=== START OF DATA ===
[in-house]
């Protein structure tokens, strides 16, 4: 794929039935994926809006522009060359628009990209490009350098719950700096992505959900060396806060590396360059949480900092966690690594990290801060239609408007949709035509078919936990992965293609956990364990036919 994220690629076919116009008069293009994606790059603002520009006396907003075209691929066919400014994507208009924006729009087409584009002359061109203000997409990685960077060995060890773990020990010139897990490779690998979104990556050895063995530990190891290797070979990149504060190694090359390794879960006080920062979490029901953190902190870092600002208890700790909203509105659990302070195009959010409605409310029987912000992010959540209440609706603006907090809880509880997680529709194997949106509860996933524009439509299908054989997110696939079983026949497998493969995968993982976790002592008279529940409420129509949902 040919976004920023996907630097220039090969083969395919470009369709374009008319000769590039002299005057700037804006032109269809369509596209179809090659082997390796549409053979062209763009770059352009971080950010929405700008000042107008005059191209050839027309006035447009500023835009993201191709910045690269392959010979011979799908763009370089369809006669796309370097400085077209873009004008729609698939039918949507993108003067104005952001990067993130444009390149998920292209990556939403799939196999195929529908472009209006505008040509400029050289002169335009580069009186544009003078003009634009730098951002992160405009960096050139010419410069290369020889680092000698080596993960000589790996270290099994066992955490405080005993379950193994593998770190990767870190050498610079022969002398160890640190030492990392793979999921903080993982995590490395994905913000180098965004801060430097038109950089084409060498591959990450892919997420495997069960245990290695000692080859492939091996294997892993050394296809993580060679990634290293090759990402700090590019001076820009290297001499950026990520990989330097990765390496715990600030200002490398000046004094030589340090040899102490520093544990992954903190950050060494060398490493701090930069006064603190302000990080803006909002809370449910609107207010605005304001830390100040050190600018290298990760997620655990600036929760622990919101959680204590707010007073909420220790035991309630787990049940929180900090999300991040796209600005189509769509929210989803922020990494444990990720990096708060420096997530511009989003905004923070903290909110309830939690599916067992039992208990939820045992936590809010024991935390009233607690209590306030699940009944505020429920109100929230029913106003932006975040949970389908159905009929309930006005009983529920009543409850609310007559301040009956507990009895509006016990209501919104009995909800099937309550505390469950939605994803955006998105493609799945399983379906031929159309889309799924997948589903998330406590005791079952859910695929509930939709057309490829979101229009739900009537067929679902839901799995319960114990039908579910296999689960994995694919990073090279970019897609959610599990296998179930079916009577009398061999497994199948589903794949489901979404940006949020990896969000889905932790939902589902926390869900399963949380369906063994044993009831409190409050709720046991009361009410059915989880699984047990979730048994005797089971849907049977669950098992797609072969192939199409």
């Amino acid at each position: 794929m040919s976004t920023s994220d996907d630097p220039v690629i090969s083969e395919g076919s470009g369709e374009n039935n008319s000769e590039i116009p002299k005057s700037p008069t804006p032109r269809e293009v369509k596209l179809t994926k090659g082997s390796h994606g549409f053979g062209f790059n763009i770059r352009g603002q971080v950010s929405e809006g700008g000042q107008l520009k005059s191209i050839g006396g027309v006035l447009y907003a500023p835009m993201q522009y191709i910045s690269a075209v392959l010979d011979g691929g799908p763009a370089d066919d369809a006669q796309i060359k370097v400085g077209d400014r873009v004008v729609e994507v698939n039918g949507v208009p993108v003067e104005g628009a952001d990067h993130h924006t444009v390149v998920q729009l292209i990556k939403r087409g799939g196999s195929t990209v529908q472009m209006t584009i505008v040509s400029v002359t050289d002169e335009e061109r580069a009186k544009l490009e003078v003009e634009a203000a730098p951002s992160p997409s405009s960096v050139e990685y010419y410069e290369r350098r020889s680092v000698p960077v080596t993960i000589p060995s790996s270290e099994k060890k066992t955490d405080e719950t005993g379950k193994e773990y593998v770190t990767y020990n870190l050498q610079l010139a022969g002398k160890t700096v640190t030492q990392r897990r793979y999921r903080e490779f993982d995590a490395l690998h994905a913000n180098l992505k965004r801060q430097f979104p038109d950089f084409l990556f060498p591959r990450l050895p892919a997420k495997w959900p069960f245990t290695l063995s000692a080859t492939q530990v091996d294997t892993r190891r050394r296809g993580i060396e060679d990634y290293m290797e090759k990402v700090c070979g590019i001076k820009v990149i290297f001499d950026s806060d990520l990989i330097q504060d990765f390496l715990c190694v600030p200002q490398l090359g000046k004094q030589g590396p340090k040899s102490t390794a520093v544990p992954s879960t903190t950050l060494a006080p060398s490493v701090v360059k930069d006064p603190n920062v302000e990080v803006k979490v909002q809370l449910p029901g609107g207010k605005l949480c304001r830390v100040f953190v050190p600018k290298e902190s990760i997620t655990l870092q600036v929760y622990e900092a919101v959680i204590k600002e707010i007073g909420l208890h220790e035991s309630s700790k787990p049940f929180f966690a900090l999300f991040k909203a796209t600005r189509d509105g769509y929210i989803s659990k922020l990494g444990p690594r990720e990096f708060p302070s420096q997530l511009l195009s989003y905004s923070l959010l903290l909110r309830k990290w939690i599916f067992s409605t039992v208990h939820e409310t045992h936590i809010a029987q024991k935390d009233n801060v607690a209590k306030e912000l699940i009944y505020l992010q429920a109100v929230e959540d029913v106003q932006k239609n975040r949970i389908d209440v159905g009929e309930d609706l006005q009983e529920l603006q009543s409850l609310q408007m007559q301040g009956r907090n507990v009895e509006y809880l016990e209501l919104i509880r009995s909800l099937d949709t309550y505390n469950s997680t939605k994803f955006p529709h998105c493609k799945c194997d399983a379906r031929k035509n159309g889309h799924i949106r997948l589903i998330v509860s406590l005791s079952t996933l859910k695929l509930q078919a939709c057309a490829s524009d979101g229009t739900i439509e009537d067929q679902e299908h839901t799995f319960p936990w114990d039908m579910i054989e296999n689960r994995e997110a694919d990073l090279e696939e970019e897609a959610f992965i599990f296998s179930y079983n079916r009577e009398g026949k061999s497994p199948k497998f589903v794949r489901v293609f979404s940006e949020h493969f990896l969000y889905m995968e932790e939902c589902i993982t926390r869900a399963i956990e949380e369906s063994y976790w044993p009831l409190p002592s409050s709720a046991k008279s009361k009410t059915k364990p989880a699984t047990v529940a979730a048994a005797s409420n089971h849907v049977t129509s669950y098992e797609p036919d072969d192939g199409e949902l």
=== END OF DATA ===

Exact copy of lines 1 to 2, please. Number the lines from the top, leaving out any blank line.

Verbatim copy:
[in-house]
């Protein structure tokens, strides 16, 4: 794929039935994926809006522009060359628009990209490009350098719950700096992505959900060396806060590396360059949480900092966690690594990290801060239609408007949709035509078919936990992965293609956990364990036919 994220690629076919116009008069293009994606790059603002520009006396907003075209691929066919400014994507208009924006729009087409584009002359061109203000997409990685960077060995060890773990020990010139897990490779690998979104990556050895063995530990190891290797070979990149504060190694090359390794879960006080920062979490029901953190902190870092600002208890700790909203509105659990302070195009959010409605409310029987912000992010959540209440609706603006907090809880509880997680529709194997949106509860996933524009439509299908054989997110696939079983026949497998493969995968993982976790002592008279529940409420129509949902 040919976004920023996907630097220039090969083969395919470009369709374009008319000769590039002299005057700037804006032109269809369509596209179809090659082997390796549409053979062209763009770059352009971080950010929405700008000042107008005059191209050839027309006035447009500023835009993201191709910045690269392959010979011979799908763009370089369809006669796309370097400085077209873009004008729609698939039918949507993108003067104005952001990067993130444009390149998920292209990556939403799939196999195929529908472009209006505008040509400029050289002169335009580069009186544009003078003009634009730098951002992160405009960096050139010419410069290369020889680092000698080596993960000589790996270290099994066992955490405080005993379950193994593998770190990767870190050498610079022969002398160890640190030492990392793979999921903080993982995590490395994905913000180098965004801060430097038109950089084409060498591959990450892919997420495997069960245990290695000692080859492939091996294997892993050394296809993580060679990634290293090759990402700090590019001076820009290297001499950026990520990989330097990765390496715990600030200002490398000046004094030589340090040899102490520093544990992954903190950050060494060398490493701090930069006064603190302000990080803006909002809370449910609107207010605005304001830390100040050190600018290298990760997620655990600036929760622990919101959680204590707010007073909420220790035991309630787990049940929180900090999300991040796209600005189509769509929210989803922020990494444990990720990096708060420096997530511009989003905004923070903290909110309830939690599916067992039992208990939820045992936590809010024991935390009233607690209590306030699940009944505020429920109100929230029913106003932006975040949970389908159905009929309930006005009983529920009543409850609310007559301040009956507990009895509006016990209501919104009995909800099937309550505390469950939605994803955006998105493609799945399983379906031929159309889309799924997948589903998330406590005791079952859910695929509930939709057309490829979101229009739900009537067929679902839901799995319960114990039908579910296999689960994995694919990073090279970019897609959610599990296998179930079916009577009398061999497994199948589903794949489901979404940006949020990896969000889905932790939902589902926390869900399963949380369906063994044993009831409190409050709720046991009361009410059915989880699984047990979730048994005797089971849907049977669950098992797609072969192939199409």